“It’s been really exciting to see him perform the way he has,” VanOverSchelde said. “You think back to the potential we saw in him as a freshman and a sophomore, and then we saw him really come on as a junior and a senior. You look at the amazing numbers our football team has put up, but Spencer himself set the bar really high as far as future running backs and future teams. Really high.”
Learning the ropes
It didn’t start that way. Neugebauer is an all-around athlete who plays baseball, hockey and competes in track, but as a middle-school kid he was fast — he’d earned the nickname “Speedy Spencer” — but was not quite physically ready to get a lot done.
“It wasn’t that he wasn’t any good,” VanOverschelde said. “But you think about seventh-graders who are 5-7 and shaving every day – and then they look the same physically five years later. Nothing against those kids, but Spencer wasn’t like that.”
He shot up five inches as he entered high school, maintaining a well-rounded athletic life while spending a lot of time in the Mitchell weight room. As he contemplates where he’ll be play college football, he remains more of a lean running machine than the burly 18-year-old who could pass for being 25.
“I think there is great upside for him,” VanOverschelde said. “He’s still developing, he’s still growing. He’s going to continue to grow and mature physically in college.”
Emotionally, it’s a little different. That’s where he’s developed past the typical teenager.
“I’ve coached him in baseball,” VanOverschelde said. “Baseball is about failure. I’ve seen the way he handles those ups and downs. And then he applied that to the football field. Our team fed off that patience and that confidence: We’re going to battle, we’re going to adjust and eventually things are going to break through for us.”
The Kernels had a 13-6 lead at halftime against Harrisburg in the final, having given up a touchdown on a blocked punt. The Spencer Neugebauer Show the Kernels were banking on had yet to materialize.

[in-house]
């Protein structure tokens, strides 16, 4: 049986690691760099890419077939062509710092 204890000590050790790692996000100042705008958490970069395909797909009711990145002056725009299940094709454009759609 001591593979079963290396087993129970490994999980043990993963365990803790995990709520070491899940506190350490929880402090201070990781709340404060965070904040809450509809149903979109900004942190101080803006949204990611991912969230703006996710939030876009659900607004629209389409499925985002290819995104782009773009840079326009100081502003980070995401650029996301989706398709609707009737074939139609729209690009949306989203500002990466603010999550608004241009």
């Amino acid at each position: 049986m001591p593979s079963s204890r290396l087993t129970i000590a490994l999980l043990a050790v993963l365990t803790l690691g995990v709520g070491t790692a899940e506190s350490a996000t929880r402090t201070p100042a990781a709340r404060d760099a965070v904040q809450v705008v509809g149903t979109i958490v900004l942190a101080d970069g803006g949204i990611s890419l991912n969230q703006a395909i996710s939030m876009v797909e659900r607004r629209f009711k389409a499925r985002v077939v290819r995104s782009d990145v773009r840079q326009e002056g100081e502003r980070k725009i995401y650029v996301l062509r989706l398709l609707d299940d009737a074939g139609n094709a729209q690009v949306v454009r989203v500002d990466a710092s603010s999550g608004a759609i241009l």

The Kernels scored three times in the third quarter with a 28-yard touchdown pass from Kiel Nelson to Cody Reichelt followed by touchdown runs of 40 and 83 yards by Neugebauer. The last one in particular was a gut-buster.
“We’d kicked the field goals and we’d scored a touchdown and then we gave up the blocked punt,” VanOverschelde said. “There wasn’t any reaction from the team other than, ‘Hey, we’re going right back to work.’”
Watching the game on television that Friday night was Luvern “Buddy” Neugebauer, Spencer’s 81-year-old grandfather who was suffering from cancer.
Buddy was there in person for Spencer’s 325-yard effort against Pierre, but didn’t feel well enough to make the trip to Vermillion. By Sunday, he was gone.
“Everyone on the football team knew him,” Spencer said. “He was on the Ethan Fire Department, he was on the township board — everybody south of Mitchell knew him. There was about a thousand people at his wake. That was something special to have that many people there.”
During on-field interviews after the win over Pierre, Spencer glanced past the reporters and saw his grandfather in the background taking in the scene.
“He thought that was the coolest thing ever to see his grandson doing interviews,” Spencer said. “He was standing right there with the biggest smile on his face. It was something special that he wanted to see. And then he hung in there to watch the final. He took great pride in our football team.”
Neugebauer, who has a 3.67 GPA, had not yet decided where he wants to play college football – he’s had conversations with SDSU, Dakota Wesleyan and Augustana, among others — but intends to pursue an agriculture business degree and eventually help out with his extended family’s farming operation.
It wasn’t a bad way to grow up if you want to see how a football team should work, he said. There is teamwork, cooperation and a resolve to get things done, much like he experienced with the 2016 football team.
“These guys have been my best friends since seventh grade, in football and out of season as well,” he said. “It’s just not football that brings us together, but football has that bond – everybody has one common goal.”
SPENCER NEUGEBAUER FILE
POSITION: Running back / linebacker
SIZE: 6-foot-1, 185 pounds
HIGHLIGHTS: Helped lead the Kernels to their first championship in the playoff era. Neugebauer, a senior, broke the single-season touchdown record with 42 touchdowns. He also set Mitchell records for career rushing (3,658), single-season rushing (2,191), single-game rushing (325), career scoring (65 touchdowns) and sits 11th all time in school history with 162 tackles for a career.
AWARDS: Two-time All-ESD member and two-time Class 11AA All-State performer.